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TEA LEAF GREEN:

 

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A lovely event was held on Saturday, September 22, 2018 on Ocean Avenue at Main and Heck.  This single family house is doing just fine without being divided into condominiums. All that is required are owners who care about the town.  Such owners could have been found for the Aurora.  Blogfinger photo.

 

In August, Blogfinger questioned the decision by the Board of Adjustment to allow the single family zoned Aurora to be turned into a 4 condominium building.

Here is a link to that post:

Aurora zoning change

In that article, we asked, “Why didn’t this Board insist on the single family zoning that was present when the owner bought the property? Do you think any promises were made to that owner, and who might have made those promises?”  Zoning is supposed to protect the town and its citizens.

We know that the previous owner had trouble selling the property, presumably because of the single family zoning, but he bought it that way and lived with it that way, and this historically important building should have been left with its original zoning.

Some might argue that it is unfair to require that this old hotel be continued with single family zoning, because they say, “What can you do with such a big single family home?”

But you can visit any Jersey Shore town, including Ocean Grove, and find very large single family homes.

For example, on Ocean Avenue in OG are such buildings.  Our photo shows a beautiful single family home which was happily occupied by 2 people before it was acquired by the current owners who left the zoning alone.  You can see that it is often rented out for events, and none of its history has been compromised.   It is located on Ocean Avenue, lovingly straddling Main Avenue and Heck Avenue, for all visitors and residents to enjoy.

Will you be able to say the same thing about the new Aurora?

–Paul Goldfinger, Editor @Blogfinger.net

JIMMY BUFFETT:

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Just before the start of the Summer Band concert at 8 pm, August 24, 2016. Paul Goldfinger photo ©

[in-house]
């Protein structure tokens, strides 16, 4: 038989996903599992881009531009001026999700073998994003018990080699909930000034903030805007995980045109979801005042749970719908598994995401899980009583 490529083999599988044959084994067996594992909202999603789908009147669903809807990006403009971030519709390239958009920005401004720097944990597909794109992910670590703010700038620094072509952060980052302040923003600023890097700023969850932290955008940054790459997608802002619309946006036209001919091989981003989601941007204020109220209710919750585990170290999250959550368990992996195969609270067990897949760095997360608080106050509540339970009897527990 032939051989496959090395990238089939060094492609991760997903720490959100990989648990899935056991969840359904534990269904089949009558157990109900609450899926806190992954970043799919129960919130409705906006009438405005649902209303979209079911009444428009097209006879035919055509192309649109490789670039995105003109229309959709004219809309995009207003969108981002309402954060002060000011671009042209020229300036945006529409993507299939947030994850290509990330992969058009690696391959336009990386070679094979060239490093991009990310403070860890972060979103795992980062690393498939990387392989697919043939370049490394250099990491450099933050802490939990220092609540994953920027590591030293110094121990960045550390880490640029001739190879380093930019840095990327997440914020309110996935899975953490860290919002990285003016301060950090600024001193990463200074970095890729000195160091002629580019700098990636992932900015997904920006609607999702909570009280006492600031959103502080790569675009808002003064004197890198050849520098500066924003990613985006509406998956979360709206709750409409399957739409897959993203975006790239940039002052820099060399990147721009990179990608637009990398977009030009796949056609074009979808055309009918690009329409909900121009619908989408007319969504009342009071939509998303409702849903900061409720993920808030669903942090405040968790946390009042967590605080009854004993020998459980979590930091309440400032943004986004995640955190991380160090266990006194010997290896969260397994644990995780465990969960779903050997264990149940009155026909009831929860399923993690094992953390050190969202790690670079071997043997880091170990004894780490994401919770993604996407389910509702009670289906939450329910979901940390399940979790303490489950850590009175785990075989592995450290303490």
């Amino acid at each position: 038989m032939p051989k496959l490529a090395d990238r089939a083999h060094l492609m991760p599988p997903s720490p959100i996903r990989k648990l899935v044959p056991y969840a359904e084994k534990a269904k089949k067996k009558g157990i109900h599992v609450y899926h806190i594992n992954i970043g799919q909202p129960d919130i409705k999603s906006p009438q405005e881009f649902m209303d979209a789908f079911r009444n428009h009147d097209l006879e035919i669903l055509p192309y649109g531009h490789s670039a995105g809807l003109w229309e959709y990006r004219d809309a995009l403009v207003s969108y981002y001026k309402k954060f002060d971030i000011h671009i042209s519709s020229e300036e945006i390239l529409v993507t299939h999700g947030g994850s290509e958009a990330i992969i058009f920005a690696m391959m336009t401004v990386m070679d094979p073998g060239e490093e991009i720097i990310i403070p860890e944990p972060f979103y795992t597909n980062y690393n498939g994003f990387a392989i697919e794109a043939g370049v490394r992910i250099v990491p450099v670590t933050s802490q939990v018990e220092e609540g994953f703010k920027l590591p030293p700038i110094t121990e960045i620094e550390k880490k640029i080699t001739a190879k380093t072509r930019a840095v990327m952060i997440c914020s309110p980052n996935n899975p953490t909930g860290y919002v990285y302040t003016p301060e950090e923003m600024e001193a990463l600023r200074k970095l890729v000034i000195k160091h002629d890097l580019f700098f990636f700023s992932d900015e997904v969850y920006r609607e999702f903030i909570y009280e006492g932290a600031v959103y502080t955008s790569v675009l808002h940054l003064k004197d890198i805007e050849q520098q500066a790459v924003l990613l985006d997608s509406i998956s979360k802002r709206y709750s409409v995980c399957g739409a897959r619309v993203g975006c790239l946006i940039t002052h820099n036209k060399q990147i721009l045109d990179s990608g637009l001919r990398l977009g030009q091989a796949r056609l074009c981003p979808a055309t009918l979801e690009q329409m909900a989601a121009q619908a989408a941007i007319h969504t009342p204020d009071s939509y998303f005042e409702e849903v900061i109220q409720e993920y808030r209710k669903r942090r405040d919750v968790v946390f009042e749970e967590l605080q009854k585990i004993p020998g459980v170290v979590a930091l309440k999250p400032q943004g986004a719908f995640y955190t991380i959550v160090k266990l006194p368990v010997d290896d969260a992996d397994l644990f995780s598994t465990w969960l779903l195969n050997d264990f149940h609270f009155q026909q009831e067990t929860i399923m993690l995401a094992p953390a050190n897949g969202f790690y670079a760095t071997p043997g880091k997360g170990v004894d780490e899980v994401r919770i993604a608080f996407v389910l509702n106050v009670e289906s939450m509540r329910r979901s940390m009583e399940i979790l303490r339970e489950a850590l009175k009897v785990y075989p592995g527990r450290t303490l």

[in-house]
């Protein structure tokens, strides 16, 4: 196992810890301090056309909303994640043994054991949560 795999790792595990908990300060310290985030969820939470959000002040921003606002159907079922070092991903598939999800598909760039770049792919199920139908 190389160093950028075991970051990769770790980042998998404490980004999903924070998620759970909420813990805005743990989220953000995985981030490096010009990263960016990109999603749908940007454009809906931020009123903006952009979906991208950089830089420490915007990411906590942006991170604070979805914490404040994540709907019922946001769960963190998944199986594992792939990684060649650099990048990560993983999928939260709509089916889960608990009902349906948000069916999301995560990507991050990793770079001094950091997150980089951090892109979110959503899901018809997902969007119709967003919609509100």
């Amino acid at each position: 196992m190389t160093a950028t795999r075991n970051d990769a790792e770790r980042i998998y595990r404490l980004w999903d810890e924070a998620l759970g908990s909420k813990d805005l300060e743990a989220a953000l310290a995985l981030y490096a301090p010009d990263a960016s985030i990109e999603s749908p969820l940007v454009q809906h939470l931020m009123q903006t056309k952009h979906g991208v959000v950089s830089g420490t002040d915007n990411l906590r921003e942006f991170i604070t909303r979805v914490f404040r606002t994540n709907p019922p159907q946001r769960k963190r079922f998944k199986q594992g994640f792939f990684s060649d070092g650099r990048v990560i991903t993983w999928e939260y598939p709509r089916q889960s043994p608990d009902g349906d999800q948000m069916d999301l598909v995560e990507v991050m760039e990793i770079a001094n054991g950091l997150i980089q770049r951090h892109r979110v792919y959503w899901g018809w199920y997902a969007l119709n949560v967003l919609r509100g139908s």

Just before the start of the Summer Band concert at 8 pm, August 24, 2016. Paul Goldfinger photo ©  Re-posted from summer 2016.

 

Scene:  The crowd was entering the great Auditorium prior to the Summer Band concert celebrating their 64th anniversary.  Among the visitors to the free concert were some out-of-towners.  We sat down on an aisle.

 

Man overheard speaking to his wife:   “Look Betty, they got an organ!”

 

Another out of towner behind us speaking to his wife:

She:  How many seats in this building?

He:  About 600

She:  Wow

Me:   (turning around) The Auditorium seats 6,500.

He:  Oh…I just left out a zero.

 

Another conversation:

We:  Let’s sit here on the aisle  (Behind us is a couple—they discuss our presence in muffled tones.)  Then they get up and move to different seats.

Another couple sits in those seats behind us:

She:  These are wonderful seats!

 

VINCE GIORDANO and  THE NIGHTHAWKS   from the movie The Aviator     “Stardust”

 

 

 

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At Pilgrim Pathway near Mt. Hermon Way. Blogfinger photo. Friday 8/24/18. ©

 

Pitman Avenue at the edge of Auditorium Square Park. Blogfinger photo. 8/24/18. ©

 

It was the beginning of a beautiful beach weekend.  On Friday afternoon, the floodgates of vehicles had already opened for another gridlocked weekend  in the Grove.  Ironically, both these parking games were being played out within one block of each other, almost on top of the NTPD substation next to Thornley Chapel.

By Saturday, I had to park over 3 blocks from my house, and while walking back, the sloppiness of parking on our streets was evident, with large segments of curb being empty, but not quite large enough to be a parking space.  If only some parkers were more considerate and less arrogant.

Some have suggested marking the parking spaces in town, but that would, I am told, take up even more parking spaces given the sizes required.   Have you noticed how large each marked  handicapped space is?

 

JULIO IGLESIAS     (” The games of love I played with arrogance and pride, including my parking habits.” )